Depression in Adults/Children
Although depression is often linked with adults, children may also be affected by the condition. Approximately 2% of preschool and school-age children have depressive symptoms. Youths may experience fatigue, headache, insomnia, dizziness, apathy, weight issues, social withdrawal, substance abuse, alcohol abuse, and poor academic performance. Childhood depression may be effectively treated with psychotherapy, lifestyle adjustments, and medication.
Neurobiology of Depression
Many health experts believe depression is a brain disease. The brain plays a key role in regulating mood and areas such as the hippocampus, amygdala, and prefrontal cortex all play a role in depression. However, the presence of depressive symptoms is not a matter of having too much or too little of certain neurotransmitters. Neurobiological factors such as nerve cell growth, neural connections, and the functioning of neural circuits are all thought to have a major impact on the development of the condition.
Example Case of Depression
Jackie, 25, has been feeling down for a while and decides to visit a psychologist after a recommendation from her friend. In addition to strong feelings of sadness, hopelessness, and worthlessness, Jackie also has sleep issues and terrible headaches. The psychologist learns that Jackie has been struggling with these symptoms every day for the past two months. She has been unable to go to work and rarely meets up with her friends for their daily gym sessions. The psychologist diagnoses Jackie with clinical depression and recommends a combination of individual therapy, group therapy, and antidepressant medication. After six months of treatment, Jackie has better control of her emotions, increased productivity at work, and a closer relationship with her friends.
How to Deal/Coping With Depression
If you have depression, you need to take action. However, it may be difficult to even think about the things you should do to feel better. Activities such as going for a walk, dancing, exercising, or spending time with friends can do much to elevate your mood. While they may seem challenging, it is important to remember these activities are not impossible
Look out for These Complications/Risk Factor
People with anxiety issues are more likely to develop depression. Depression may also co-occur with other serious medical issues such as cancer, diabetes, Parkinson’s disease, and heart disease. In many cases, depression makes these medical issues worse. Medications for these ailments may also contribute to the onset of depression.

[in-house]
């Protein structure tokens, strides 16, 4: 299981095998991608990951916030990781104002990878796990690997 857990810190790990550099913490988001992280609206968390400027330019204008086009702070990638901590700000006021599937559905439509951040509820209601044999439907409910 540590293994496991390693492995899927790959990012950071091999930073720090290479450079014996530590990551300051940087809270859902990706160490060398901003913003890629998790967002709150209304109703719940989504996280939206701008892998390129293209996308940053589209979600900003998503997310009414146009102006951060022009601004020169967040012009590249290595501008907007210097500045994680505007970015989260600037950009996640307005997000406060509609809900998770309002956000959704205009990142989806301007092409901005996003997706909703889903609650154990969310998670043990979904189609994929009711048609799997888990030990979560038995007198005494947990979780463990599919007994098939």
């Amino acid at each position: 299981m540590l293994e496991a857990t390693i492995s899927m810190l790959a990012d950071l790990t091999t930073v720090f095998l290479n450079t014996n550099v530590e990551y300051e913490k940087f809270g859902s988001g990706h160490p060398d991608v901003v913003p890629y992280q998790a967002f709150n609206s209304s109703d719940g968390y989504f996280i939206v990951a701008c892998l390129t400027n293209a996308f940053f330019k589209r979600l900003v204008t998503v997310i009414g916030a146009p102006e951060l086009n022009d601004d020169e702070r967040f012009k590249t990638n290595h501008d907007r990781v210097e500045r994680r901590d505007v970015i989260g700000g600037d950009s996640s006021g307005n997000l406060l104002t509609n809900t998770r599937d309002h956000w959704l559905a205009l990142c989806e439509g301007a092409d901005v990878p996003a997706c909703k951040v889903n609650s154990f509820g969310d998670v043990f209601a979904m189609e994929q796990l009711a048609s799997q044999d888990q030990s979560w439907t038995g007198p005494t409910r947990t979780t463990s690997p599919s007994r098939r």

You are more likely to experience depression if you have:
- A family or personal history of depression
- Chronic stress or trauma
- Major life changes
While depression is a very serious and prevalent condition, it is also highly treatable. In most cases, a combination of psychotherapy and medication is effective in managing depressive symptoms. Types of psychotherapy that are typically used include:
- Cognitive behavioral therapy (CBT)
- Interpersonal therapy (IPT)
- Problem-solving therapy
As different people with depression may have different symptoms, there is no one-size-fits-all treatment. In severe cases where talk therapy and medication are ineffective, electroconvulsive therapy (ECT) or other types of brain stimulation therapies may be used.
Ways to cope with depression include exercising, eating healthy food, challenging negative thoughts, and staying connected with loved ones.
Possible Medications for Depression
Medications designed to treat depression are called antidepressants. They work by changing the way your brain uses neurotransmitters that influence mood. Antidepressants may alleviate symptoms such as low mood, loss of appetite, sleep issues, and poor concentration. These medications usually take 2-4 weeks to work.
There are five major classes of antidepressants. They include:
- Monoamine oxidase inhibitors (MAOIs)
- Tricyclic antidepressants (TCIs)
- Selective serotonin reuptake inhibitors (SSRIs)
- Serotonin and norepinephrine reuptake inhibitors (SNRIs)
- Atypical antidepressant
Roughly 12% of Americans (29 million people) are currently taking antidepressants. Even if your symptoms improve, you should not stop taking your antidepressant medication until instructed by your healthcare professional. Approximately 60% of children who use antidepressant medication experience symptomatic relief.
ECT and Depression
People with severe depression that does not respond to psychotherapy or medication may benefit from electroconvulsive therapy (ECT). ECT uses electric impulses to stimulate the brain. It is a safe, painless therapeutic procedure that may be used as a first-line intervention where an immediate response is necessary. Electroconvulsive therapy may be provided in both inpatient and outpatient settings.
ECT treatment requires a series of sessions, three times per week, for up to four weeks. Each session takes only a few minutes, however, it may take up to an hour before the anesthesia wears off. Although the treatment is safe for most people, there may be a few temporary side effects such as disorientation, confusion, and memory loss. In some cases, memory issues may linger during and after treatment.
Insurance Coverage for Depression
Depression is a common mental health issue. If you have depression, the Affordable Care Act provides ways you can receive free depression screening as well as psychotherapy and medication. Read the benefits of your plan to find out what is covered and what your share of the cost will be.